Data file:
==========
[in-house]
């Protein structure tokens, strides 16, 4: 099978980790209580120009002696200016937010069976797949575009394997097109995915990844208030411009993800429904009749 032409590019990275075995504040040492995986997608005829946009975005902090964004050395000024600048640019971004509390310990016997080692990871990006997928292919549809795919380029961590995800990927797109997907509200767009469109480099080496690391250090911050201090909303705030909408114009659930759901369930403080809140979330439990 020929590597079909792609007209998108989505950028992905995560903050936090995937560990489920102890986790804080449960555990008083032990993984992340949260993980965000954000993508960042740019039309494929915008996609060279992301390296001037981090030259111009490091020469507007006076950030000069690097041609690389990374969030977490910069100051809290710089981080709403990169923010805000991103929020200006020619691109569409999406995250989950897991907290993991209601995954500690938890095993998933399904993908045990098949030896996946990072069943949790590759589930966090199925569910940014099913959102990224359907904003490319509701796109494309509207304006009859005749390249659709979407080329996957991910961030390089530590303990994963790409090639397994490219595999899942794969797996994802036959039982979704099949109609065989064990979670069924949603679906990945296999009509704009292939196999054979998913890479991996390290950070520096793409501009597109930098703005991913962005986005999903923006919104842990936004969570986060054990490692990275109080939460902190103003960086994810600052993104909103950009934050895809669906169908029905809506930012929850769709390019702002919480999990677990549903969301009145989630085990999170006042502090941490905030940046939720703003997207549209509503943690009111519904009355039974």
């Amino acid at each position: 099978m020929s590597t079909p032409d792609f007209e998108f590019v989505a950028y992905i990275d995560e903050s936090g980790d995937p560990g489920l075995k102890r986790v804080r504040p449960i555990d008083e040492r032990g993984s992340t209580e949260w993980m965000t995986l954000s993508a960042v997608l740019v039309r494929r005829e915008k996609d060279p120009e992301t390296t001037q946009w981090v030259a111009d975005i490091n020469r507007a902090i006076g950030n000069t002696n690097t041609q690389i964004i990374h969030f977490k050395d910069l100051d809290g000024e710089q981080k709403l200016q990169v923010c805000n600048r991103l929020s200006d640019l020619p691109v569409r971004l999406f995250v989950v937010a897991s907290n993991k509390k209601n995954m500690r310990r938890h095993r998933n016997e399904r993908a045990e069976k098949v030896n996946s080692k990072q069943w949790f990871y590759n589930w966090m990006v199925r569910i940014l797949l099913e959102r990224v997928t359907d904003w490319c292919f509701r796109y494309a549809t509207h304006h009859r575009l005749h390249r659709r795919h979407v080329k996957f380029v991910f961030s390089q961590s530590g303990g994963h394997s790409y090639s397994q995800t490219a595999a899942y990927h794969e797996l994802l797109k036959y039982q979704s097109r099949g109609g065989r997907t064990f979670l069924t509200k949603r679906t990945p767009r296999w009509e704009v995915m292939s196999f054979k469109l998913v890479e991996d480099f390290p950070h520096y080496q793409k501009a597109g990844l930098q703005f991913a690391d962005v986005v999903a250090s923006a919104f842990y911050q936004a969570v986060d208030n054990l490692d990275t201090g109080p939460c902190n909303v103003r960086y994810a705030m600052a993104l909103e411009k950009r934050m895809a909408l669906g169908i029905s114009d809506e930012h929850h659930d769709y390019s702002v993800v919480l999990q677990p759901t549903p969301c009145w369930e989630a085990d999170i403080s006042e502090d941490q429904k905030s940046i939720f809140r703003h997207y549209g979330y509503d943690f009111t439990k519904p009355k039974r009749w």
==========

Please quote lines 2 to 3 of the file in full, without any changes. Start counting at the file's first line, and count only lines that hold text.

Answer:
């Protein structure tokens, strides 16, 4: 099978980790209580120009002696200016937010069976797949575009394997097109995915990844208030411009993800429904009749 032409590019990275075995504040040492995986997608005829946009975005902090964004050395000024600048640019971004509390310990016997080692990871990006997928292919549809795919380029961590995800990927797109997907509200767009469109480099080496690391250090911050201090909303705030909408114009659930759901369930403080809140979330439990 020929590597079909792609007209998108989505950028992905995560903050936090995937560990489920102890986790804080449960555990008083032990993984992340949260993980965000954000993508960042740019039309494929915008996609060279992301390296001037981090030259111009490091020469507007006076950030000069690097041609690389990374969030977490910069100051809290710089981080709403990169923010805000991103929020200006020619691109569409999406995250989950897991907290993991209601995954500690938890095993998933399904993908045990098949030896996946990072069943949790590759589930966090199925569910940014099913959102990224359907904003490319509701796109494309509207304006009859005749390249659709979407080329996957991910961030390089530590303990994963790409090639397994490219595999899942794969797996994802036959039982979704099949109609065989064990979670069924949603679906990945296999009509704009292939196999054979998913890479991996390290950070520096793409501009597109930098703005991913962005986005999903923006919104842990936004969570986060054990490692990275109080939460902190103003960086994810600052993104909103950009934050895809669906169908029905809506930012929850769709390019702002919480999990677990549903969301009145989630085990999170006042502090941490905030940046939720703003997207549209509503943690009111519904009355039974």
């Amino acid at each position: 099978m020929s590597t079909p032409d792609f007209e998108f590019v989505a950028y992905i990275d995560e903050s936090g980790d995937p560990g489920l075995k102890r986790v804080r504040p449960i555990d008083e040492r032990g993984s992340t209580e949260w993980m965000t995986l954000s993508a960042v997608l740019v039309r494929r005829e915008k996609d060279p120009e992301t390296t001037q946009w981090v030259a111009d975005i490091n020469r507007a902090i006076g950030n000069t002696n690097t041609q690389i964004i990374h969030f977490k050395d910069l100051d809290g000024e710089q981080k709403l200016q990169v923010c805000n600048r991103l929020s200006d640019l020619p691109v569409r971004l999406f995250v989950v937010a897991s907290n993991k509390k209601n995954m500690r310990r938890h095993r998933n016997e399904r993908a045990e069976k098949v030896n996946s080692k990072q069943w949790f990871y590759n589930w966090m990006v199925r569910i940014l797949l099913e959102r990224v997928t359907d904003w490319c292919f509701r796109y494309a549809t509207h304006h009859r575009l005749h390249r659709r795919h979407v080329k996957f380029v991910f961030s390089q961590s530590g303990g994963h394997s790409y090639s397994q995800t490219a595999a899942y990927h794969e797996l994802l797109k036959y039982q979704s097109r099949g109609g065989r997907t064990f979670l069924t509200k949603r679906t990945p767009r296999w009509e704009v995915m292939s196999f054979k469109l998913v890479e991996d480099f390290p950070h520096y080496q793409k501009a597109g990844l930098q703005f991913a690391d962005v986005v999903a250090s923006a919104f842990y911050q936004a969570v986060d208030n054990l490692d990275t201090g109080p939460c902190n909303v103003r960086y994810a705030m600052a993104l909103e411009k950009r934050m895809a909408l669906g169908i029905s114009d809506e930012h929850h659930d769709y390019s702002v993800v919480l999990q677990p759901t549903p969301c009145w369930e989630a085990d999170i403080s006042e502090d941490q429904k905030s940046i939720f809140r703003h997207y549209g979330y509503d943690f009111t439990k519904p009355k039974r009749w």